ZERO MINUS TEN
Raymond Benson is a James Bond fanatic, with a background lecturing in film theory and directing New York theatre productions. Whether this necessarily qualifies him as a literary successor to James Bond’s creator, Ian Fleming, will, I suggest, always be open for debate. These few bare facts however do have implications over the material which comprises his first 007 novel, Zero Minus Ten. Here, more than any previous book, is an adventure tailored to read like a prospective Bond movie rather than a bona fide Bond novel.
So the opening chapter bears little relevance to the story itself, almost resembling the famous pre-title sequences. There is a clear briefing, surrounded by jokey banter with Moneypenny and Q. Like the movies of the late-eighties and mid-nineties, the tale itself has a slightly picaresque style. Bond is portrayed as a bit of a rogue agent, blithely ignoring his boss’ orders and being deliberately foolish; his actions endanger both himself and his companions. The violence is swift and perfunctory, much of it unnecessary. The romance is unimaginative. Bond wins M’s approval. Done and roll the credits. Tellingly there is a whole page of acknowledgements.
This seems to suggest Benson doesn’t elaborate on his research. It certainly leads to paragraphs of dull technical jargon like: “Li’s Sealine Statesman 420 was a high quality British import equipped with twin 370hp Volvo diesels and had a cruising speed of 27.7 knots...etc.” All very interesting if you like that sort of thing, but Benson doesn’t tell us what it looks like or sounds like or how it feels to control a flashy speedboat in Hong Kong harbour. Similarly, when he describes Uluru, it’s as “the big red heart of Australia... the 348 metre high monolith was indeed a breathtaking sight” which doesn’t tell us anything we don’t already know. I expect better from an author. Benson’s gathered the ingredients for the cake, but he hasn’t made it.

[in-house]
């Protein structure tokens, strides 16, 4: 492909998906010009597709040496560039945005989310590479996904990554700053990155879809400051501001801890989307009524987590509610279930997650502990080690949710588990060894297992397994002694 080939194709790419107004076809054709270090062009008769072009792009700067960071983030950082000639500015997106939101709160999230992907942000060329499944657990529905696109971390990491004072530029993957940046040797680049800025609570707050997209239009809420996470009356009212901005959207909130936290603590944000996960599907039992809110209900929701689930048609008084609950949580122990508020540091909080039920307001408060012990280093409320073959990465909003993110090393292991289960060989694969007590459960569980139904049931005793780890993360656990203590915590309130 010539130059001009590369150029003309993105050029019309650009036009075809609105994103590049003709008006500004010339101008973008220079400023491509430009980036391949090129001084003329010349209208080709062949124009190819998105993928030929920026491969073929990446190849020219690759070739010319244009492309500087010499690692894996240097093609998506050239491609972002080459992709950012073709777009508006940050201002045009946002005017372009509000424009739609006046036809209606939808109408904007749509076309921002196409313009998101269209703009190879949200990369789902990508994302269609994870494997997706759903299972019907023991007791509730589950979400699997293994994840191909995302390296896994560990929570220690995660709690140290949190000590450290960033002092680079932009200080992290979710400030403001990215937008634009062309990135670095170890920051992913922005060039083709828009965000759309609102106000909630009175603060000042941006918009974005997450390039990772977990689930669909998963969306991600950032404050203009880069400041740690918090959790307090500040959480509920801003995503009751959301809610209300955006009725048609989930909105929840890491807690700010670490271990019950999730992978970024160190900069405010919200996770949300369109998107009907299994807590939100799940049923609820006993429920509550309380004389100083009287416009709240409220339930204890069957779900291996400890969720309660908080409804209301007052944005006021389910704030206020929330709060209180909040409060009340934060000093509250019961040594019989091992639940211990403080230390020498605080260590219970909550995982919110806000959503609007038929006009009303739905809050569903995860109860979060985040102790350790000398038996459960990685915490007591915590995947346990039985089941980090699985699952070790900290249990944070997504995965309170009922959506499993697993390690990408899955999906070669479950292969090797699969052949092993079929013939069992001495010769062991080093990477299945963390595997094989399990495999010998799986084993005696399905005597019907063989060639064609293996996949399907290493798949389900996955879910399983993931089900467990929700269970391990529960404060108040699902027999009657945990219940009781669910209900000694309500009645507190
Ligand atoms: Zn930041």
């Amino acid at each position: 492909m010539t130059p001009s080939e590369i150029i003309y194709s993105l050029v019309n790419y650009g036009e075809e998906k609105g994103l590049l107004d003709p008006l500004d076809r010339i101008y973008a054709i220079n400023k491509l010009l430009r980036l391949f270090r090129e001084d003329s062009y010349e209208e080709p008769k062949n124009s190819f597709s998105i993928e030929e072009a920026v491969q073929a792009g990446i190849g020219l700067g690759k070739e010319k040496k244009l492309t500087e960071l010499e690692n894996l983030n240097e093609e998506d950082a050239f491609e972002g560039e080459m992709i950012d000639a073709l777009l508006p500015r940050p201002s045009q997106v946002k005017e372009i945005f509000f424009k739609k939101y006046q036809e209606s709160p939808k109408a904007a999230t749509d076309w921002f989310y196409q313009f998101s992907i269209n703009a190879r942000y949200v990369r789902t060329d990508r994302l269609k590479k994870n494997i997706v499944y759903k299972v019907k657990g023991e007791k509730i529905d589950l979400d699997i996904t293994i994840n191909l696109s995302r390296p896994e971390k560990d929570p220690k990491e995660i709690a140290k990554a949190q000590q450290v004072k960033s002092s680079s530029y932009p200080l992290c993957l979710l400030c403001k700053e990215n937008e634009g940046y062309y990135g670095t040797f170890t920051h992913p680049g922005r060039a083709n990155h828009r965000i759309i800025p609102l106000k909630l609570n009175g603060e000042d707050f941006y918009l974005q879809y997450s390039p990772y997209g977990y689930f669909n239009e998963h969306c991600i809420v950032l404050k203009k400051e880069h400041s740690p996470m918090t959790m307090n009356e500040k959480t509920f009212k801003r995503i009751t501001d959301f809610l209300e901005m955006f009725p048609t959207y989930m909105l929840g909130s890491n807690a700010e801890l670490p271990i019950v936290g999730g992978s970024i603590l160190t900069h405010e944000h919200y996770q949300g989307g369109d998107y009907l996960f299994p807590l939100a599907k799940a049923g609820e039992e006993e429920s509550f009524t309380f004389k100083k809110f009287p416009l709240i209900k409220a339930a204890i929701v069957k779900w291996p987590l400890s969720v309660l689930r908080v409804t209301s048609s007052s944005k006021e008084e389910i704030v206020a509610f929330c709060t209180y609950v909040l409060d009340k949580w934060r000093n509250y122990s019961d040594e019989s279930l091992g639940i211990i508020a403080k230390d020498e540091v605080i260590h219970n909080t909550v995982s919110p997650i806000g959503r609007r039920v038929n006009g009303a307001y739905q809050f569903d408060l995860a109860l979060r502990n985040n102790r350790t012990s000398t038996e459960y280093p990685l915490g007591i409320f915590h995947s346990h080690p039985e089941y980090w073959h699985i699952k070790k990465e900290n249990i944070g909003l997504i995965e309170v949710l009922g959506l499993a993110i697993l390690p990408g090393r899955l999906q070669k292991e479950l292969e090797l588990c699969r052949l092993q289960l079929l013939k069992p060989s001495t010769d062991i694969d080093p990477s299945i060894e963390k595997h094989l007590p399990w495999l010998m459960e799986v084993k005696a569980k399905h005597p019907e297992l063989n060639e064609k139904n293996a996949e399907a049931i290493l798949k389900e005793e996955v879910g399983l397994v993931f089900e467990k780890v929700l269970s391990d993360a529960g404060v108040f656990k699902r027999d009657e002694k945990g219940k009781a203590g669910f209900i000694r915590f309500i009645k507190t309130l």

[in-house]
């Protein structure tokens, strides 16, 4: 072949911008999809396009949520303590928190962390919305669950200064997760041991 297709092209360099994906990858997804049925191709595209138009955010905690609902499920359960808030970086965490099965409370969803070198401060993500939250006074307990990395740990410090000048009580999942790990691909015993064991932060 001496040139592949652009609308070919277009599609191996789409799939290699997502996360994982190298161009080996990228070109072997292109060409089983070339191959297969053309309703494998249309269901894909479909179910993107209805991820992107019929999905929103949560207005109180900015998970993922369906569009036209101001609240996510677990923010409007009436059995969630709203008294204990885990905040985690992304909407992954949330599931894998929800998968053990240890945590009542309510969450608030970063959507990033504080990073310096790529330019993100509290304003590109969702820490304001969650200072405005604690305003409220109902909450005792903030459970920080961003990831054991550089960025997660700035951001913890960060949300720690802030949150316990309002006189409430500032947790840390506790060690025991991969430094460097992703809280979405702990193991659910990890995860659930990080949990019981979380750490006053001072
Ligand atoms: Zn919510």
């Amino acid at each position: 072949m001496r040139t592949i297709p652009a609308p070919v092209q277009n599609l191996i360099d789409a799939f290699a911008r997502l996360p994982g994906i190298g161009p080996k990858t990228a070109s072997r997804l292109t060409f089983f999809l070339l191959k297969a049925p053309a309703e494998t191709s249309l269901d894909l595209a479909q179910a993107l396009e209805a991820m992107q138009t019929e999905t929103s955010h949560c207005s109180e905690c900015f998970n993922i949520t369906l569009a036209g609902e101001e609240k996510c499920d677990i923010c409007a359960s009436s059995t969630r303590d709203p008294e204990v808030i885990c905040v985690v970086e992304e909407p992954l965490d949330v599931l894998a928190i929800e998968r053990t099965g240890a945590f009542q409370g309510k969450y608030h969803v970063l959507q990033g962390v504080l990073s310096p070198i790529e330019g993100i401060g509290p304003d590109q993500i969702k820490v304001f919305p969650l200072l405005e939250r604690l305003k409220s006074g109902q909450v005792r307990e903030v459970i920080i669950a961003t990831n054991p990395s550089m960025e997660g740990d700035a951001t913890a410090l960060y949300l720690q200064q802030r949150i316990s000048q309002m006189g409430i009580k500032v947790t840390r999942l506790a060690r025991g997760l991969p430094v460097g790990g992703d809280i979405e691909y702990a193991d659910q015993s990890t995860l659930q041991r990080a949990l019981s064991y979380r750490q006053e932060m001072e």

This half baked feeling permeates though the whole novel. While I appreciate the early sections, where Benson attaches 007 folklore to his version of James Bond – he hints at four past adventures in chapter one alone – his generally terse style began to grate about a third of the way in when he narrates at length a game of Mah Jong. I’m not familiar with the game and the way Benson describes it, I’m not sure I ever will be. His technique is to pile in the information, which confuses the reader, when he ought to be concentrating on the four characters involved. Fleming was very astute about these confrontations: it is the behaviour of Drax and Le Chiffre which make his card games so memorable not the machinations of the game itself; this showdown is simply turgid. For insight, Benson merely gives us a series of questions, a ruse he uses time and again in an attempt to build tension.
At the end of this stupefying episode a gang of machete wielding villains arrive and kill most of the spectators. This should be a terrifying moment of lurid violence, vivid colour and harsh agonising sound, yet Benson is thoroughly withdrawn. As “the room filled with the screams of victims and there was blood everywhere” all Bond has to do is ask more questions. Twenty one of them on one page, actually.
There is no mention of the effect of death, of wounds, the sight of hacked limbs or the smell of blood and gore. The prose is striking because it is so bereft of character, so oblique; I almost likened it to cartoon violence or to comic book illustrations or, of course, to an action movie.
For on this evidence, Benson’s 007 exists firmly in the unreal world of the cinema. Gunfights, fist fights, chases and sexual liaisons occur for the most spurious reasons, while the protagonists, from see-through baddie Guy Thackery to Triad kingpin Li Xu Nan to whore-made-good Sunni Pei, are all easily castable caricatures. Even Bond’s doomed assistant T.Y.Woo is a patronising Chinese spoof of Kerim Bey. It’s all as one dimensional as the storyboard for a blockbuster Bond movie.